Steve Schwarzman, Blackstone Group chairman, CEO & co-founder, shares his thoughts on Europe’s financial crisis.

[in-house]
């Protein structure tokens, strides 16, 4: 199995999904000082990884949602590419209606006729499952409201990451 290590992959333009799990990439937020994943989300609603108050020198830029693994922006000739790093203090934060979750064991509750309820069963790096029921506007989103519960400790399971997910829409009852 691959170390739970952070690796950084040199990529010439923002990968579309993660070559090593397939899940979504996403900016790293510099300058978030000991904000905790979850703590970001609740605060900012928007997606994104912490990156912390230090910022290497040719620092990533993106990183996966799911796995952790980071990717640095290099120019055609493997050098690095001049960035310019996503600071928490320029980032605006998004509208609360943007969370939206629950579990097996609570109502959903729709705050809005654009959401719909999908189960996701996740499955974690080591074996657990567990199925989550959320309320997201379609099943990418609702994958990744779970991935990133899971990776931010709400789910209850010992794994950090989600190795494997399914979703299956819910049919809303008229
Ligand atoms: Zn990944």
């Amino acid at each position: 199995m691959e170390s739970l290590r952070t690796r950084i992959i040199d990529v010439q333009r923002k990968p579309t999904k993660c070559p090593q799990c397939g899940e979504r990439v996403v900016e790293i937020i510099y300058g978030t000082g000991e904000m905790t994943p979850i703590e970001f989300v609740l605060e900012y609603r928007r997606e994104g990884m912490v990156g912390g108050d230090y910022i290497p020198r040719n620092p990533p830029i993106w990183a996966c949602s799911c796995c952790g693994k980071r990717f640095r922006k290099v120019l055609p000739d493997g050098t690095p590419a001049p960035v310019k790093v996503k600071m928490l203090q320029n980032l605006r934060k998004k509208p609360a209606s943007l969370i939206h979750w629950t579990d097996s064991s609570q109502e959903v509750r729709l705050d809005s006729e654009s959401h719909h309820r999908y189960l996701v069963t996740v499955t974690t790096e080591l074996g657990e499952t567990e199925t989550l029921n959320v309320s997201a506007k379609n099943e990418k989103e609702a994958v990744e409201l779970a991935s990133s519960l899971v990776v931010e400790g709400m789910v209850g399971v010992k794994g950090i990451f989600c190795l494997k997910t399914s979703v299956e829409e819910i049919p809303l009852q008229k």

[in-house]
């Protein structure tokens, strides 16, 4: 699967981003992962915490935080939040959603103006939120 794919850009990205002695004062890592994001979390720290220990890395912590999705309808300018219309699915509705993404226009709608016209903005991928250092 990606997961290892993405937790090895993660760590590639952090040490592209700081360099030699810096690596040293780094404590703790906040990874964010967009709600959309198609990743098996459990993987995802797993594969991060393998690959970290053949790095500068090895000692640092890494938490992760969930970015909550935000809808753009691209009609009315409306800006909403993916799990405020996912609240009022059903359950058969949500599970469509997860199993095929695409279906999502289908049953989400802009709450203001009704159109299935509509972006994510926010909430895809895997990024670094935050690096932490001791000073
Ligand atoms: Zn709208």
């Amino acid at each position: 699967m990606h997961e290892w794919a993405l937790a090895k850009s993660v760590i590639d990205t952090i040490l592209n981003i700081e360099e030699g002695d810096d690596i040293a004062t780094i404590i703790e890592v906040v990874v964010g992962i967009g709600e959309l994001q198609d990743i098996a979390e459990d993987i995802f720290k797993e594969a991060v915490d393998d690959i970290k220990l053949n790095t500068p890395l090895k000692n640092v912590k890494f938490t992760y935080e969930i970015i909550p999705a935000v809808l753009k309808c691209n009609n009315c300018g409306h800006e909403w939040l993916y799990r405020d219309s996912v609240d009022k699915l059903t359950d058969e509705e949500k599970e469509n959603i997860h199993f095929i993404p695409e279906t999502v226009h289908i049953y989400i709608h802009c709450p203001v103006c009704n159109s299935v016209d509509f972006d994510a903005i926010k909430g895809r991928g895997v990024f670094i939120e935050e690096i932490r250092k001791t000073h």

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we’re back on a tuesday morning, final thoughts from steve schwarzman. we haven’t talked about europe yet. you’re there all the time, you own a lot of portfolio companies. lay out what you think is going to happen here? i was there twice in the lasttwo weeks so it’s easy waking up for squawk box because i’m on european time but the reason europe is important is that it’s25% of the world’s economy. u.s. is roughly 23, to 25. got 10% to 15% other and the emerging markets 35. how do you see this playing out? if something goes wrong with europe it will affect people all around the world. they’re dealing with a number of simultaneous problems, a banking crisis, a fiscal crisis withlarge deficits, a competitiveness crisis, and they’re doing it all in the context of 17 countries needing to make decisions at the same time, along with the basel committee shrinking the amount of capital that can be invested in europe. do you think greece leaves? do you think there’s a lehman moment? does the euro survive? does it survive? you know, i look at thosequestions a little bit differently. i think there’s enough of aburden on europe that it’s going to have very slow to no growthover a period that’s longer than we all need or want, and that it’s going to affect sort of the global economy. would you invest in europe right now? we are making certain types of investments in certain countries. what kinds? we’re buying real estate incertain countries where we’ve avoided — which countries?spain, for example, we’ve been huge buyers of bank loanswhere in effect bank loans can be turned into ownership. at the right price, things are interesting. you’re not doing that in spain or greece? we’re not doing that in spain or greece because the situations there are — where are you doing it? that’s the question. where are you doing that in italy? where are you doing that? we’re doing that in the uk. we’re doing that in france.we’re looking at doing that in italy, actually, and one needs to be careful. there’s very little lending. it’s almost shocking howelending there is overall from the european — it is depression ary. to consumers, businesses or both? i’m talking businesses. consumers have similar problems but the business aspect is unbelievably serious, because you can’t get out of your deficit problems if you have no bank lending, because bank with economic growth. if you don’t grow, you can’t get over time more tax revenues. if you can’t get growth inrevenues, you can’t address easily your budget deficitproblems. steve, quickly, about six months ago you told me the world was less optimistic, that here we were less optimistic but if you go around the world people are more optimistic? do you still believe that? . no. i think in europe there’s a pervasive pessimism which is quite profound. , despite our political dialogue and you know, sort of unhappy environment, i think there’s a more positive tone in the u.s. countries, if you take the brics, they vary from country to country, but there’s a deep seeded confidence in those places that they wi overcome their problems. steve, we got to leave it there. we thank you and we have to have you back. it was a lot of fun. pleasure, glad to be here. good to see you, everybody. blackrock’s quarterly asset